Code of Conduct

Members who continuously harass Slated's customer service staff or executives after a Customer Service Review has been completed may have their Slated membership permanently revoked.

Whether or not a Customer Service Review has been carried out on your Script Analysis, please note that acting unprofessionally in response to analysis - including but not limited to making disparaging comments about Slated’s analysts, staff, or company - are a violation of Slated's Code of Conduct and Terms of Service. As such, this behavior is grounds for membership termination.

Members who have their membership revoked as a result of harassing, rude, or otherwise inappropriate behavior towards Slated staff are not entitled to refunds for any analysis they may have purchased, nor any other fees that may have been paid.

Our Philosophy

Slated is the only production company entity to make movies based on Script Analysis services we offer to the public.

Agencies, studios and other production companies generally don't share their coverage because they don't want to deal with potential fallout from writers who disagree with them.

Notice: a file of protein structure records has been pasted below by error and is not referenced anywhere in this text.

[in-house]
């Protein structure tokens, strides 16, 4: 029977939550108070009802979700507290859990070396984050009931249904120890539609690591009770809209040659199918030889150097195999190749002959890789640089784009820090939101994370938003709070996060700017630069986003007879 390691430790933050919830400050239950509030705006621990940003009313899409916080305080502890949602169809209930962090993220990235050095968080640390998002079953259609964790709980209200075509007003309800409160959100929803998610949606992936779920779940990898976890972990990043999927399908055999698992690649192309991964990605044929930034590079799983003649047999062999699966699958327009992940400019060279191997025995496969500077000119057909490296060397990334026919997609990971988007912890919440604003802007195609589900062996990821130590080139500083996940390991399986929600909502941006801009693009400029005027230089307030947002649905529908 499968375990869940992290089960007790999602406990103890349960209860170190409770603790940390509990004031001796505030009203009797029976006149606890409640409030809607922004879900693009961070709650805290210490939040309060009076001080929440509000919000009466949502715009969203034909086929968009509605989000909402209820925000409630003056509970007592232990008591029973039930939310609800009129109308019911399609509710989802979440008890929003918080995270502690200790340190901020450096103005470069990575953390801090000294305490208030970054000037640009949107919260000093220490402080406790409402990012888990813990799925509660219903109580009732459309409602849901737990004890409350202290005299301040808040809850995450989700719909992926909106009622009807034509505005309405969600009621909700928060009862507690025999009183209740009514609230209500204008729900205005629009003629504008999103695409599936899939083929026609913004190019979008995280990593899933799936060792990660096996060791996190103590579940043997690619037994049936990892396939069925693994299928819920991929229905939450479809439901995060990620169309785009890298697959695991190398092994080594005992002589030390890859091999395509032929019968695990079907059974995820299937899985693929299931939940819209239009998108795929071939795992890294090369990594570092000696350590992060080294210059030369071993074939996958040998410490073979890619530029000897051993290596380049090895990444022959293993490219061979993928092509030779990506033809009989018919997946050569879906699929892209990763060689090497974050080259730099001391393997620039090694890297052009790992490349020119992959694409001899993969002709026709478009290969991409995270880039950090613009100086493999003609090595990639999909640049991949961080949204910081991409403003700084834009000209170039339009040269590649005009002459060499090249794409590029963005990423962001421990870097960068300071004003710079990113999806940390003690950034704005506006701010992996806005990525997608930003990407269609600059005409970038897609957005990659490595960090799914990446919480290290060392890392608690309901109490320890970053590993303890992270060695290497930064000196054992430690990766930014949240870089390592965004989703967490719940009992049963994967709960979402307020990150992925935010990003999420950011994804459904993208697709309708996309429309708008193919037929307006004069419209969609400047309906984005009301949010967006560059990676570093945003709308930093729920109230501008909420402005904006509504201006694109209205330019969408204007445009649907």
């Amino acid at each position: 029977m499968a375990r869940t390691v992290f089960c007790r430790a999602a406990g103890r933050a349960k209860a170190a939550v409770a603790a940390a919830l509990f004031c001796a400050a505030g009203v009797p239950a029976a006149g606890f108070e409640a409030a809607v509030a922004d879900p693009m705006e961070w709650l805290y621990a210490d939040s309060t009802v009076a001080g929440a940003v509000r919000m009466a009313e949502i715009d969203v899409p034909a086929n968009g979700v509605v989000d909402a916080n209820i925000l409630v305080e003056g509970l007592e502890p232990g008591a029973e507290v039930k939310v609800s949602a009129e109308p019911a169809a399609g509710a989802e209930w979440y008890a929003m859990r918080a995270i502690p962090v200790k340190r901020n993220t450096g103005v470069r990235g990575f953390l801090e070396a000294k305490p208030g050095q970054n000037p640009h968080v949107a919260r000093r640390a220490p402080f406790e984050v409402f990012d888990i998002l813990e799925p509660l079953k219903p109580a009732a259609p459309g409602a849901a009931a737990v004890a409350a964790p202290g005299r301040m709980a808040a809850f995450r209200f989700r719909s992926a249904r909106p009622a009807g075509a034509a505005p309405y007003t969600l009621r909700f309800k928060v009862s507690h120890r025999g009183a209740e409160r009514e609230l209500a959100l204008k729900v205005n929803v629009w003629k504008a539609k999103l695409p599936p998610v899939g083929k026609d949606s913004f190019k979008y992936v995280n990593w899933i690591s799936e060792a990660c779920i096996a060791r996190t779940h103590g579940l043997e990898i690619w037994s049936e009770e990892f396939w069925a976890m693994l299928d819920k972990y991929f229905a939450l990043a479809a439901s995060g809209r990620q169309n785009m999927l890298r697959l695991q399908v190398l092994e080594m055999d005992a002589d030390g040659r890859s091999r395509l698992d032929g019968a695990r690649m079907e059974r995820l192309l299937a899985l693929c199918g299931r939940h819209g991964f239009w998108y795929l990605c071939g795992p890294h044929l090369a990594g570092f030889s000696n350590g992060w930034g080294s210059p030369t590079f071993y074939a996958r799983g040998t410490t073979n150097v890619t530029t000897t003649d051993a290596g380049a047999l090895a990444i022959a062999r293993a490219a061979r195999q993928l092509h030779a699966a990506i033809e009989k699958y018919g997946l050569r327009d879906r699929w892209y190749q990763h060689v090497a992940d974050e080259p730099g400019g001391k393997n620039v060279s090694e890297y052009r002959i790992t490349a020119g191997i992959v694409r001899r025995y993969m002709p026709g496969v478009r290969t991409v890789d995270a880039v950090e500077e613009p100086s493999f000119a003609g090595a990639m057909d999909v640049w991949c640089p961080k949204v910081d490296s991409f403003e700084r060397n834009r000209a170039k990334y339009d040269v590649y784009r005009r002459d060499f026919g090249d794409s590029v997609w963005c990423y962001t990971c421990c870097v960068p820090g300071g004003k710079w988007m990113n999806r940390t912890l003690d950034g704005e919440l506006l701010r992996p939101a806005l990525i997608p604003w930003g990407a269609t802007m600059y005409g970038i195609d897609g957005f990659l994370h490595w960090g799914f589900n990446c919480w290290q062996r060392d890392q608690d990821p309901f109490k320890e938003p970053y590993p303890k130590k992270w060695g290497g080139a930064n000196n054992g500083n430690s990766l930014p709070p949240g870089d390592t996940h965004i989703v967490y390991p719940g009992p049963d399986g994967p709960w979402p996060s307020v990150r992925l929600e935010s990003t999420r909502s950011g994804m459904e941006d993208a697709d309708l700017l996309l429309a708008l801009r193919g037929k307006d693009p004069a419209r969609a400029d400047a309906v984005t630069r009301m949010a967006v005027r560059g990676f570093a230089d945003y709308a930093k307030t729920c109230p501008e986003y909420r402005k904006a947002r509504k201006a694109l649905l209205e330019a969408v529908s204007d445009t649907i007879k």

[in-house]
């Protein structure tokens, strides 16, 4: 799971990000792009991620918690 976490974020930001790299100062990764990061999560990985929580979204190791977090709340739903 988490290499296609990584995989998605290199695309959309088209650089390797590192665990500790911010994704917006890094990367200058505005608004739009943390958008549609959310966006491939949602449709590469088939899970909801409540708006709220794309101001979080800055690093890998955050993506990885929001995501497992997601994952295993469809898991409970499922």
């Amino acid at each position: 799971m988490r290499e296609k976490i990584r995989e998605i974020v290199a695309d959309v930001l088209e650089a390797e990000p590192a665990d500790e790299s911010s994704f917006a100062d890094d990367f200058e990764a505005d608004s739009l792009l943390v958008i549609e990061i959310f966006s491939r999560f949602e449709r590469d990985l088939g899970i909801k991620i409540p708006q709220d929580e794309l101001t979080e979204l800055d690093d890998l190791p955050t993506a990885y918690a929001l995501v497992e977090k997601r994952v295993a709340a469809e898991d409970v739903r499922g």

While we understand that sharing our professional opinion risks alienating some filmmakers, we feel it's worth it.

We've learned that when we provide our honest feedback directly to filmmakers without pulling any punches, scripts can actually improve. We've also learned that giving thoughtful, encouraging and constructive notes has resulted in 95% customer satisfaction, even among writers whose early submissions don't score above a 70.

If You Do Not Like a Customer Service Outcome

After a Customer Service Review has been completed, there are no additional avenues for raising concerns about that particular set of Script Analysis. If you've received the result of a Customer Service review and you are unhappy with it, you have a few options.

  1. Don't use Slated. We won't be offended. We get it. Storytelling is personal. We don't all view stories the same way. You are entitled to stand by your work and to be confident in your script as-is. You are not obligated to use Slated to get your movie made or for script coverage. There are plenty of other coverage products out there and perhaps a different company would align more with your creative viewpoints. While we stand by our system as one that works for us, no system is perfect for everyone. We hope your movie gets made, and we will be rooting for your project to succeed no matter what.